“Mayor and Council scratched their heads/ tossed and turned in their ratty beds/ passed a big appropriation to count the rats in the population/ solemnly resolved that it was a sin/ for rats to live in Hamelin, Hamelin, Germany, long time ago.” - The Pied Piper - Malvina Reynolds.

David Dawson & Buddy - photo by Ruth Pease

Some of the rats were almost as big as cats and lay comatose beside dead possums, mice, pigeons and spiders in the suburban jungle.

They had an ideal procreation paradise under the canopy of overgrown trees, bushes and vines that invaded neighbouring homes.

This was not the famed town of Hamelin in Lower Saxony in Germany in 1284 but a deserted house at 43 Ferndale Road, Glen Iris, in the leafy eastern suburbs of Melbourne from 2009-2016.

Welcome to a land banking oasis for absentee overseas landlords in this burgeoning growth industry in the lucky country.

The human free house was previously the beloved rental home of revered Christian minister Rev Justin Tan and his family including his late sister Bian.

Bian, a social worker, perished in the horrific Black Saturday bushfires at a Marysville health facility where her altruism was remembered long after she was incinerated.

The Tan family were the epitome of good neighbours - unlike the new feral tenants who were not as large as the nocturnal fox who dined out with increasing frequency on smaller predators.

Luckily none had the sharp sting of the bees that flew from two chimney hives to the nearby pool and water bowls to sting a defense-less Golden Retriever named Buddy.

Buddy lived long enough - 13 and a half years - to share his pain with his mistress and master.

This rat catcher was also stung on several occasions including filming Nu Country TV shows but survived to enter his 69th year.

The hives were just one of many health hazards to neighbours of the house, deserted for seven years.

It was one of a reputed baker's dozen owned by a company, established in 1991, de-registered by ASIC in 1994 for almost 20 years, and now belatedly offloading some of its empty houses.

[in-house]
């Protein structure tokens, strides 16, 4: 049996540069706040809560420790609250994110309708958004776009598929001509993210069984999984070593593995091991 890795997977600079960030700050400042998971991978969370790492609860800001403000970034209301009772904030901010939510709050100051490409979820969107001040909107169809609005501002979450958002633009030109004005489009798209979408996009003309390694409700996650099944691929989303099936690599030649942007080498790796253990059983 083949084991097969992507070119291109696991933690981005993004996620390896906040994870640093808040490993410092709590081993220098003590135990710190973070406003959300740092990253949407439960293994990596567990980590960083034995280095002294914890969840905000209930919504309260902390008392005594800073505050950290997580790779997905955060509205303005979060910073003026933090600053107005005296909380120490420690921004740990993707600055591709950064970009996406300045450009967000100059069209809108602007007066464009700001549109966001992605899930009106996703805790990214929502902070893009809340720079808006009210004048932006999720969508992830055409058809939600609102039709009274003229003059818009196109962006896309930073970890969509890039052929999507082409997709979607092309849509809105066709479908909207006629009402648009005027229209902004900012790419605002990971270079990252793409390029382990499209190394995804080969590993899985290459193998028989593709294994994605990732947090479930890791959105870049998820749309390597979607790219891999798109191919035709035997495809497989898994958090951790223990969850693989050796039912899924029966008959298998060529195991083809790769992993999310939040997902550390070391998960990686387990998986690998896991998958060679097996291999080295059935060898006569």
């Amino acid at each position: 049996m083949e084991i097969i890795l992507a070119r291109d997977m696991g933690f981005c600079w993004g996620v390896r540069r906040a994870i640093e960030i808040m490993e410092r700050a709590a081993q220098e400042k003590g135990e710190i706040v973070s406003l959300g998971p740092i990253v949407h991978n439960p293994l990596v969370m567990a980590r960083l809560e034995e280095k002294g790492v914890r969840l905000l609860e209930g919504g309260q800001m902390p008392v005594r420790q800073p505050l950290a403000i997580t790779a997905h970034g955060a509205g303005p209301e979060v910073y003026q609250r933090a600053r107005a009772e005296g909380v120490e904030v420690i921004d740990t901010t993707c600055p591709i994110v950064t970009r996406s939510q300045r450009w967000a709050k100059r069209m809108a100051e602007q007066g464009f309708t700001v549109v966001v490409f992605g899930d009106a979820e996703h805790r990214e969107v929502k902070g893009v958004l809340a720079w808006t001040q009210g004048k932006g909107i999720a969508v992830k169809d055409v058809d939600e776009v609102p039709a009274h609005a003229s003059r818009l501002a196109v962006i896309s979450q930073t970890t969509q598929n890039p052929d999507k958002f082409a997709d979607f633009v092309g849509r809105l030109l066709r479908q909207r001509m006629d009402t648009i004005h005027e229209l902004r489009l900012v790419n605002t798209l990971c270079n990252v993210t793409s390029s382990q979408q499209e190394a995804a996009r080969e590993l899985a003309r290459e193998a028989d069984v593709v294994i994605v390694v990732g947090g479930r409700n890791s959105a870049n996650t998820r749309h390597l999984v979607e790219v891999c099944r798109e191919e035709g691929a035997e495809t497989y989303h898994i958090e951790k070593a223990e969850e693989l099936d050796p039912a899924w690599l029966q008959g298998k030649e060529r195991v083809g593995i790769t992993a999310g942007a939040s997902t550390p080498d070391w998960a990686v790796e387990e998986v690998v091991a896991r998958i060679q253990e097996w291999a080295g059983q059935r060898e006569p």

The vacant house's trees and bushes flattened neighbours fences while vines, lawns, weeds and chimney bee hives thrived within an overgrown home of their own.

Neighbours contacted the City Of Boroondara but officers advised that they were unable to help - they said they couldn't locate the property owner who owed more than $15,000 in rates.

Neither could the power and gas companies and Yarra Valley Water who were owed $3,000 plus.

With uncollected overdue bills from council, power companies and Yarra Valley Water blowing in the wind and footpath, an alert witness established the absentee addressee was a company Chanmere Pty Ltd .

I conducted a company search and discovered Chanmere Pty Ltd ACN 052 035 659 - created in 1991 - had been de-registered by ASIC on July 6, 1994, pursuant to Section 574 of the then Corporations Law.

There was no phone or mail contact for the de-registered company but that didn't deter rats, possums, mice and bees procreating in their absence in a house that was an open invitation to squatters, snakes, burglars and errant arsonists.

Furniture was piled up inside, apparently removed from other houses in the owner's large portfolio.


Oh well I'm pickin' 'em up and I'm laying 'em down/ I believe he's gonna work me into the ground/ I pull to the left I heave to the right/I wanna kill him but it wouldn't be right/ cause I'm working for the man, working for the man/ gotta make him a hand when you're working for the man.” - Working For The Man - Roy Orbison

David Dawson & Kinky Friedman - photo by Carol Taylor

I had previously been the victim of junkie burglars on several occasions while working as an investigative crime writer and court reporter after buying the neighbouring home in 1975.

The late septuagenarian neighbour at 41 Ferndale Rd was stabbed by a masked intruder when he investigated nocturnal noises.

Les was defending Olive - his octogenarian spouse - and recovered from his wounds but later died of natural causes.

So a lengthy preventive strike mission began to dissuade robbers, arsonists, squatters and parasitical pariahs from choosing this lush locale for their pyromaniac perversions and pillaging.

My monthly lawn and nature strip mowing and rubbish removal from the back and front yards over seven years, to give it an appearance of being occupied, was not an optional exercise.

As a fifth generation dairy farmer I learned long ago as a teenager that Talon replaced Ratsak as the poison of choice to eradicate rats and vermin around barns, feed sheds, dairies and hay stacks during harvesting in summer.

So a liberal lacing was applied - 1080 wasn't needed as the only bunnies in this borough appeared to be the absentee owners.

I had no effective deterrent for the bees as smoke bombs in the chimney hives were out of reach, so to speak, as the council advised its public risk policy didn't extend to workers or neighbours.

But frequent bee stings necessitated a visit to my Tooronga GP who suggested my elevated blood pressure during a 51 year career in journalism, radio and television, would benefit from exercise and karmic altruism.

After a previous consultation Dr Bernard Freedman Googled his namesake - famed singing Texan crime novelist and frequent Australian tourist Kinky Friedman.

The Texan Friedman family's medical expertise was more of the check-up from the neck-up variety.